As I pointed out in my review of Geekhood over at The Awkward Magazine, there’s something about the main character in those books, Archie, which makes me wish they’d been around when I myself was going through that awkward period of life which…well, is still going to be fair. So when I got the chance to pick the brain of the books’ author, Andy Robb, I was glad to find out that there’s a little bit of that neurotic side in all of us.
Read on to find out what Andy had to say about the books’ beginnings, how he brings his own personality to them, and his efforts in going above and beyond for the sake of research.
Geekhood is certainly a title that stuck out on the bookshelf for me! Where did you come up with the title for the books?
The gang at Stripes Publishing have to get the credit for that. I’d originally called the book ‘IM/PS’, which I thought was clever and crafty and all that sort of thing. But then someone pointed out that it didn’t actually tell the reader anything about the story, so we ended up in an office for most of a day, coming up with ideas. Then there was a lot email-swapping over the following weeks and eventually, we all agreed on the title. It was the same process for Mission Improbable – but we knew roughly which ball-park we were playing in, this time so it might’ve been a little easier.
How did you first get the idea to tell Archie’s stories as novels?
I’d written a version of Geekhood, set in medieval Britain. It was originally a story about a teenage witchfinder who falls in love with a teenage witch. But when I showed it to my agent, her feeling was that it wasn’t going to resonate with modern teens, so I went back to the drawing board. Sarah came out of the witch character and Archie is an extension of myself; a lot of it’s a thinly-veiled autobiography!
What first made you decide to make a go of writing?
It was a personal challenge, more than anything. Until that point, I’d worked fairly steadily as an actor. But, in that trade, you have to take more-or-less whatever comes along. Which means that, sometimes, you end up in plays or TV shows that you don’t believe in. I wanted to try and write something I believed in. And it was while I was writing that I bumped into the author, Alex Garland, on a film-set. I asked him what I should be doing next and he very kindly put me in touch with his agent – who, I’m delighted to say, is now mine!
Is there any work that particularly influenced the Geekhood books?
That’s a hard one to answer, but I think the Bartimaeus books, by Jonathan Stroud, may have had something to do with the way the Inner Monologue turned out. In Stroud’s books, the lead character – a djinni – narrates and there’s a hilarious use of footnotes. Worth checking out.
Describe a typical day’s writing the books.
I haven’t yet achieved the dizzy heights where that’s all I do so, for me, the day revolves around my day job as a copywriter. By about 7pm, I get itchy fingers and start writing book stuff. There tends to be a lot of head-scratching and staring out of the window, but you can also get into a good run, where the story just pours out. I write until I’m too tired to do any more and do it all again the next day!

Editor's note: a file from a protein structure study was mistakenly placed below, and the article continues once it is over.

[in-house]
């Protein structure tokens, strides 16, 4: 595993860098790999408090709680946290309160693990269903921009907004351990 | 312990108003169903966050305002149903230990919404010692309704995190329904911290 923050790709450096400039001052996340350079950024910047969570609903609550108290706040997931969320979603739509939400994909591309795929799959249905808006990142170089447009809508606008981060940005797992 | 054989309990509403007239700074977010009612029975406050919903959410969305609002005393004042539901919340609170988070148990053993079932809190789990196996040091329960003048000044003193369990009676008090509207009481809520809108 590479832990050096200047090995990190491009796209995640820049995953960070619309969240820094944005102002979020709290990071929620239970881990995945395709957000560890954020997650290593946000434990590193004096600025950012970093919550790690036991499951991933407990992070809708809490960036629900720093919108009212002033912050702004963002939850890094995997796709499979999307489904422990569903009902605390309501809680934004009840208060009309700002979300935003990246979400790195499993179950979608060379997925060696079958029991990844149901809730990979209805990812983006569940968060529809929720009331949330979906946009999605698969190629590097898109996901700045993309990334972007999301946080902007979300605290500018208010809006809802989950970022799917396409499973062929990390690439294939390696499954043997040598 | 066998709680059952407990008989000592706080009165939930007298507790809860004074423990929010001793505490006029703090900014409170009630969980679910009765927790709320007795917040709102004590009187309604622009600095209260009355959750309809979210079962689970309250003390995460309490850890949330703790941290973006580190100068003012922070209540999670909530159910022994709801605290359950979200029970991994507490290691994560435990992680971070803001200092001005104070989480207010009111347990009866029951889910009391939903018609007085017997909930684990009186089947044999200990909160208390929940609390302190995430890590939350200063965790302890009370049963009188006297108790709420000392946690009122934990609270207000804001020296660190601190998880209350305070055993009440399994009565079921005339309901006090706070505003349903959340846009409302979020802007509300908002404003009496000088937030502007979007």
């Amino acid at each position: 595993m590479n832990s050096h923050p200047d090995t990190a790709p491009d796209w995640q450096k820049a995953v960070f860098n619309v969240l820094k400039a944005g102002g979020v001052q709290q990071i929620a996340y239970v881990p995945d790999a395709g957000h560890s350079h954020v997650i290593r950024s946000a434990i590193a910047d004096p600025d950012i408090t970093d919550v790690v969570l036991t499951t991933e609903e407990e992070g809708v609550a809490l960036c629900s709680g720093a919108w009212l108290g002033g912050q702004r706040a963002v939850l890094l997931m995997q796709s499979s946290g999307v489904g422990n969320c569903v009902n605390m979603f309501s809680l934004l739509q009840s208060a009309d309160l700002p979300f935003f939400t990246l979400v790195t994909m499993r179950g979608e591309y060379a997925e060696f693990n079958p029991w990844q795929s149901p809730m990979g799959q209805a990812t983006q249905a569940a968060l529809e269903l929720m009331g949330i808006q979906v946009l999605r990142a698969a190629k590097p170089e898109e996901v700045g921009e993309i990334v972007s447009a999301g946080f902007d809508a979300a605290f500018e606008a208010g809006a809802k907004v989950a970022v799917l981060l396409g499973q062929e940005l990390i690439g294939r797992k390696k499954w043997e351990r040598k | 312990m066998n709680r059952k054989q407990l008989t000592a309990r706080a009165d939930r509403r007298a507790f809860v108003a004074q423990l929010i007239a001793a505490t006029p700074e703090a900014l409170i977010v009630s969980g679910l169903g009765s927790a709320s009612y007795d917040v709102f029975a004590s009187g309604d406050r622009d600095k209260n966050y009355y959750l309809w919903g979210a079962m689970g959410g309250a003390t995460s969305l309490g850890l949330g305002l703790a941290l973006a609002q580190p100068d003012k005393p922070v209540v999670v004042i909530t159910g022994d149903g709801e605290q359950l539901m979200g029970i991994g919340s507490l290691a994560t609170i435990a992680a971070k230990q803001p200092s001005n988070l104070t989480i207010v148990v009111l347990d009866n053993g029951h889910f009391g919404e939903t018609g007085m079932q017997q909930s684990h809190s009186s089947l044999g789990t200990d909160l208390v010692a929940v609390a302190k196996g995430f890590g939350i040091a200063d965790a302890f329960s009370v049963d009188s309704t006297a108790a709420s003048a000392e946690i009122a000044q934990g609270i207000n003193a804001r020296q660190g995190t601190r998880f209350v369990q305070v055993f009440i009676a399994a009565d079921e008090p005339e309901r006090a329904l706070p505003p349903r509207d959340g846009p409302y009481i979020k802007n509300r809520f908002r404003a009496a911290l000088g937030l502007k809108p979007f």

You really went above and beyond in researching for the LARPing elements of Mission Improbable. How did you find your day on the battlefield?
I loved it. It was hilarious and creative and beautiful, all at the same time. What really touched me was the way in which all these people – considered to be Geeks in their daily lives – had come together to create their own little bubble of existence for 48 hours, where the could be exactly who they wanted to be, freed from the tyranny of self-consciousness. But it’s not all heavy and worthy; some of it was really funny and that bit in Mission Improbable where Archie’s fighting an Orc and they both stop to avoid a cowpat is taken from my day on the battlefield. It was brilliant and the LARPers cheerfully trod the line between ‘total immersion’ and not taking themselves too seriously. If anyone’s interested, the group I went to are called Fields of Illusion; you can find them on Facebook. Really nice people and I will be going again, in August.
What were the most and least fun parts about creating Geekhood?
Most fun: I really enjoy writing the relationships between Archie and his gang, because you get to explore a slightly different avenue with each one. Friendships between boys can be very complex, even though, on the surface, they might just look like a group of lads hanging out.
Least fun: edits. I managed to massively overwrite Mission Improbable, which meant that there was a lot to cut out. I still mourn a couple of scenes, but maybe I’ll hang onto them, for something else.
What’s next for Archie’s gang?
I’ve yet to find out if there’s going to be a third, yet. The publishers are behind it, but the whole thing depends on how the first two books perform, commercially. Having said that, I know exactly what I want to happen and how it’ll finish up. Keep your fingers crossed!
What else are you working on at the moment?
Something without a title, but I’m tentatively putting my toes into the waters of Horror. But horror you can laugh at.
What advice would you give to an aspiring novelist?
Write. Keep writing. And read. And don’t take knockbacks too hard. The way I see it, every story is an experiment to see if you can get the formula right. When that experiment doesn’t work, you play with some of the elements and try again. And it’s never over until you say it is; you might feel like you have no control in the early days, but that’s one thing completely within your power.
Dinner party. Five celebrities; living or dead. Go.
Bill Hicks, Keith Richards, Richard Burton, Tom Baker and William Shatner.
What is your Inner Monologue telling you right now?
To go to bed!
Andy Robb is the author of two Geekhood novels; both brilliant and both available in bookshops and online. Find his website here.